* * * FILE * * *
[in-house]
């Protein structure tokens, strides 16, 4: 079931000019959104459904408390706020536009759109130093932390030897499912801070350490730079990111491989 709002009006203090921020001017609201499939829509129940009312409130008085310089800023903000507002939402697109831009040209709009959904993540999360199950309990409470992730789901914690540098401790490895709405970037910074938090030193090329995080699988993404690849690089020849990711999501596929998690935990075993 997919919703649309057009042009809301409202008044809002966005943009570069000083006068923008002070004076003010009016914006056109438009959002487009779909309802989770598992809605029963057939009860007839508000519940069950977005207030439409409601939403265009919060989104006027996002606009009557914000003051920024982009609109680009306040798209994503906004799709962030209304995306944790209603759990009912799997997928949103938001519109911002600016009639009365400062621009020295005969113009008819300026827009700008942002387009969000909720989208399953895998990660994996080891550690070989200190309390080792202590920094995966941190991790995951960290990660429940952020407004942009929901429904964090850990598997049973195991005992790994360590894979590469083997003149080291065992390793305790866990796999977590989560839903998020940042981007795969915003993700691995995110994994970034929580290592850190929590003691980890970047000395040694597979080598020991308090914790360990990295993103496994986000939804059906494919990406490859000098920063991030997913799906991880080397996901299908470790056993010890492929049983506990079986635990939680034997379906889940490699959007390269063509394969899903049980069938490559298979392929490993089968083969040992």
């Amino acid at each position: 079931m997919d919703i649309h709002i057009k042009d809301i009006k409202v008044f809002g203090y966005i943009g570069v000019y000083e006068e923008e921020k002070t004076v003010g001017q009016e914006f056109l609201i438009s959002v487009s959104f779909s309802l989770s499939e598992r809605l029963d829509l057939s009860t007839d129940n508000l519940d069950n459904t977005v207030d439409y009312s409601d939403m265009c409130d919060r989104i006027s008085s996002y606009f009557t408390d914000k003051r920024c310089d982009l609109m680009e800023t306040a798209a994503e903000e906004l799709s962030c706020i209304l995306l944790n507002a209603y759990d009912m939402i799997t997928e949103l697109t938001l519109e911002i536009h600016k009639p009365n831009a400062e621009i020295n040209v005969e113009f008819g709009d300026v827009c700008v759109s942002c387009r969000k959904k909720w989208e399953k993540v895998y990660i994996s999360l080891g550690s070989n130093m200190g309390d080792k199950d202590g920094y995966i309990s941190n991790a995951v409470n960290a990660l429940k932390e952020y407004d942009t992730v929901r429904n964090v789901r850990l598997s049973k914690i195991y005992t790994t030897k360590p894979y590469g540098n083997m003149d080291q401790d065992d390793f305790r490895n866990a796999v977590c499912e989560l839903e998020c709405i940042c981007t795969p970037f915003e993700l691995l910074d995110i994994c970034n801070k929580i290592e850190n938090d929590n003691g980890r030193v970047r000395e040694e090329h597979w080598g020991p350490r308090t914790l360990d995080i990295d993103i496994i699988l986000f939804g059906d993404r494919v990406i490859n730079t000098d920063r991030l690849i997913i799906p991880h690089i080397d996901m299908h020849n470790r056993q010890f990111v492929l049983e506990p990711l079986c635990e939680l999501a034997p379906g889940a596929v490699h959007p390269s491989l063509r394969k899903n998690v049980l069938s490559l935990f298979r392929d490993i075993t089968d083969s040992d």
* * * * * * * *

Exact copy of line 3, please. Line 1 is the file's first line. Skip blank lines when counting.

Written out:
């Amino acid at each position: 079931m997919d919703i649309h709002i057009k042009d809301i009006k409202v008044f809002g203090y966005i943009g570069v000019y000083e006068e923008e921020k002070t004076v003010g001017q009016e914006f056109l609201i438009s959002v487009s959104f779909s309802l989770s499939e598992r809605l029963d829509l057939s009860t007839d129940n508000l519940d069950n459904t977005v207030d439409y009312s409601d939403m265009c409130d919060r989104i006027s008085s996002y606009f009557t408390d914000k003051r920024c310089d982009l609109m680009e800023t306040a798209a994503e903000e906004l799709s962030c706020i209304l995306l944790n507002a209603y759990d009912m939402i799997t997928e949103l697109t938001l519109e911002i536009h600016k009639p009365n831009a400062e621009i020295n040209v005969e113009f008819g709009d300026v827009c700008v759109s942002c387009r969000k959904k909720w989208e399953k993540v895998y990660i994996s999360l080891g550690s070989n130093m200190g309390d080792k199950d202590g920094y995966i309990s941190n991790a995951v409470n960290a990660l429940k932390e952020y407004d942009t992730v929901r429904n964090v789901r850990l598997s049973k914690i195991y005992t790994t030897k360590p894979y590469g540098n083997m003149d080291q401790d065992d390793f305790r490895n866990a796999v977590c499912e989560l839903e998020c709405i940042c981007t795969p970037f915003e993700l691995l910074d995110i994994c970034n801070k929580i290592e850190n938090d929590n003691g980890r030193v970047r000395e040694e090329h597979w080598g020991p350490r308090t914790l360990d995080i990295d993103i496994i699988l986000f939804g059906d993404r494919v990406i490859n730079t000098d920063r991030l690849i997913i799906p991880h690089i080397d996901m299908h020849n470790r056993q010890f990111v492929l049983e506990p990711l079986c635990e939680l999501a034997p379906g889940a596929v490699h959007p390269s491989l063509r394969k899903n998690v049980l069938s490559l935990f298979r392929d490993i075993t089968d083969s040992d």